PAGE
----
* LikeADuckTakesToWater: Matthew and Saul. ([[spoiler:Later, Matt brings his parents over as well. They are just as proficient at magic as he is.]]) Having access to centuries of advances and examples in the art of poetry gives them a major advantage.
* LiteralGenie: Magic in this series is shaped by words, so phrasing is important. See BeCarefulWhatYouWishFor.
* MeaningfulName: Sir Guy introduces himself in ''Her Majesty's Wizard'' as "Sir Guy Losobal," which Matt works out as the Merovencian equivalent to "Sir Guy, the Black Knight." ("''Le sable'' would be how you say "the black" in French.) Later on in the book, it's revealed that his real name is [[spoiler:Sir Guy de Toutarien. Toutarien = 'toute ou rien' (all or nothing); if evil completely takes over, it'll be his cue to rebuild Hardishane's empire.]]
* MixAndMatchCritters: Matthew meets a "dracogriff" during the second book. The necessary HotSkittyOnWailordAction is {{deconstructed}}. Short version: griffons have an estrus cycle that clouds their judgement, and a dragon took advantage. Since both species are otherwise sentient, this is considered rape by everyone who hears about it.
* NormalFishInATinyPond
* OneOfUs: Matthew Mantrell definitely is, and by extension Stasheff as well.
* OurDragonsAreDifferent: They have their own government and arguably a nation as well.
* ThePromise: in the second book, ''The Oathbound Wizard'', Matthew rashly swears to conquer the neighboring kingdom of Ibile, as his common birth is preventing him from marrying Alisande. The universe holds you to your promises.
* ProudWarriorRaceGuy: Stegoman.
* PublicDomainCharacter: RobinHood and his Merry Men, Literature/DonQuixote, [[Theatre/AMidsummerNightsDream Puck]], [[http://en.wikipedia.org/wiki/Maxwell%27s_demon Maxwell's demon]] and more.
* RagTagBunchOfMisfits: OnceAnEpisode.
* RealityWarper: any wizard would count, but special mention goes to Frisson, a genius-savant who comes up with brilliant poetry as easily as breathing... which, given the setting's FunctionalMagic, can go OffTheRails ''real'' fast.
* RecycledScript: A weirdly blatant example, the Grendel scene from the second book is repeated verbatim in the third with the names changed to the closest equivalent in the new party even though it means the characters refer to and use abilities they don't actually have and ignore the ones they do. The troll trying to fly away is a highlight.
* RescueRomance: Matthew breaks himself and Alisande out of Malingo's prison and from there it's obvious they will end up together... But not without some entertaining {{BST}} along the way.
* RightfulKingReturns: subverted. There's stories of a descendent of Emperor Hardishane, a KingInTheMountain who will return to SetRightWhatOnceWentWrong if evil manages to overwhelm all of Europe. AllMythsAreTrue, and such a man does exist, but he's striving with all his might to ''prevent'' his own crowning, as it can only take place AfterTheEnd. ([[spoiler:It's Sir Guy.]])
** Similarly, the rightful male-line heir to the ancient Empire of the Latini-Etruscan Federation of old Latruria, and through it [[IstanbulNotConstantinople Reme]], abdicates any right he has to the throne in favor of becoming modern Latruria's first [[spoiler: university professor]].
* RousseauWasRight: Temptation is all over the place, [[spoiler:Matthew actually came close to ending up in Hell]], but redemption is also readily available.
* RoyalsWhoActuallyDoSomething: all over the place. Whether villainous or virtuous, there's one thing to be said for the royals of this alternate Europe: they work for their crowns.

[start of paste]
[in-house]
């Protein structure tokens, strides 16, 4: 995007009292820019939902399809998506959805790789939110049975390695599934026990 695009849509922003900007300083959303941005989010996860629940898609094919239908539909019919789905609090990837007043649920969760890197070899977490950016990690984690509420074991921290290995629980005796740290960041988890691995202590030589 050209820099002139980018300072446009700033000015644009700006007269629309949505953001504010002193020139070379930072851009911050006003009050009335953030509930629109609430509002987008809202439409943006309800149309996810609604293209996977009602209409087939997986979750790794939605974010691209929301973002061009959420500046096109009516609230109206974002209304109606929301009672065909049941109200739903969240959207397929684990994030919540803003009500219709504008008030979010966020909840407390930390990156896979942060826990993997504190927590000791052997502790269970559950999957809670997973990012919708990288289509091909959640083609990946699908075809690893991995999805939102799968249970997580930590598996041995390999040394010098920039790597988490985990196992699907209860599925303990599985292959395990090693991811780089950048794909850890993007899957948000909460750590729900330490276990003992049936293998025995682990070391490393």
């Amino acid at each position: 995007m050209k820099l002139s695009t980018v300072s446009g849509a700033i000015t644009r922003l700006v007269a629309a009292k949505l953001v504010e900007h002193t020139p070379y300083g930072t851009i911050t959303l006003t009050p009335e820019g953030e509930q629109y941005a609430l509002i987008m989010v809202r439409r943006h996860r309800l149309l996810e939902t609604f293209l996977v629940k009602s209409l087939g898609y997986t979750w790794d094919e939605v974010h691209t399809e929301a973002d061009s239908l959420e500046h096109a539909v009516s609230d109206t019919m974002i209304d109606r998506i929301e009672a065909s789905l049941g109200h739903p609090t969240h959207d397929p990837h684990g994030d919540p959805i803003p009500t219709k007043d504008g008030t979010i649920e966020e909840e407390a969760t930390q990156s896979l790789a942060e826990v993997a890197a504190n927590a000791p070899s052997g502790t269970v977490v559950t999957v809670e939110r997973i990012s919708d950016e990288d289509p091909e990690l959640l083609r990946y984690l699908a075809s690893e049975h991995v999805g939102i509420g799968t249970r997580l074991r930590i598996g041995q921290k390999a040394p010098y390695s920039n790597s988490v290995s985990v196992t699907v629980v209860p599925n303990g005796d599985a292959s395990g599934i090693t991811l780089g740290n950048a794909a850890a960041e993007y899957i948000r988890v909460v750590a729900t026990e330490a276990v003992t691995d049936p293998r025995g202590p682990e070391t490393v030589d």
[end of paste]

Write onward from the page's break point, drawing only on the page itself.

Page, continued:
* SuccessionCrisis: not only is this how some evil rulers take charge, but there's a genuine one at the end of the second book. Of the two people competing for their grandfather's throne, one is the eldest son's daughter, the other the younger son's son. (Solved when the lady [[PairTheSpares marries a third party]], removing herself from the line of succession.)
* {{Succubus}}: Sayeesa from the first novel is a variation, in the form of a Lust Witch. It takes Alisande to break her hold over Matthew.
** True {{Succubus}} do appear but the book doesn't do a good job at explaining what they actually are; demon, illusion or if they're just other people like Sayeesa.
* SufficientlyAnalyzedMagic: Increasingly as the series goes on and the characters have time to study it. Basically, magic seems to be a malleable energy invoked and shaped by RuleOfSymbolism, with words being the most convenient symbols. Also, {{Magic Wand}}s work by focusing a field of magic into a more intense beam, like a spotlight as opposed to a bare bulb.
* SummonEverymanHero
* SuddenlySuitableSuitor
* TalkingIsAFreeAction: Zigzagged. In some battle situations, Matthew snaps out rhymed couplets to cast his spells. In another, he recites much of Byron's "[[http://www.bartleby.com/106/173.html She walks in beauty, like the night]]."
* TrappedInAnotherWorld
* TrueNeutral: InvokedTrope. Saul is a major ally for the good guys and a hero in his own right, but he refuses to accept their religion or belief system in favor of systematically studying how magic ''really'' works in this setting, and makes sure to commit a "technical sin" (like eating meat on Friday) for every good deed he does. The religious characters are rather bemused by this.
** Similarly, but for different reasons, King Boncorro in ''The Secular Wizard'' does evil things for the good of his country so he'll be richer so he can stop throwing more and more depraved BreadAndCircuses at his nobles so he can be rich so he can keep from going to Heaven while not falling into the grasp of Hell- a good example of StupidNeutral with a heart of gold if ever there was one. His genuinely evil chancellor warping his plans was behind a lot of that.
* UnreliableExpositor: A few books in it's revealed that the initial idea of this world operating entirely on Christian theology with Satan and the Saints powering all magic is a local misconception, and in fact AllMythsAreTrue. Although the version of Catholicism practiced in the Europe equivalent is the "correct" religion, Islam is considered close enough and magic works fine even for cultures with no real religious equivalent to the Christian god or devil.
* WickedCultured: Fadecourt the cyclops.
* YearInsideHourOutside: at one point, Matthew returns to "our" dimension after five years in Merovence, to discover that it's been three days since he left. This inches into NarniaTime territory, since Saul had been transported into Merovence searching for him after he'd been missing several days years previously from their perspective.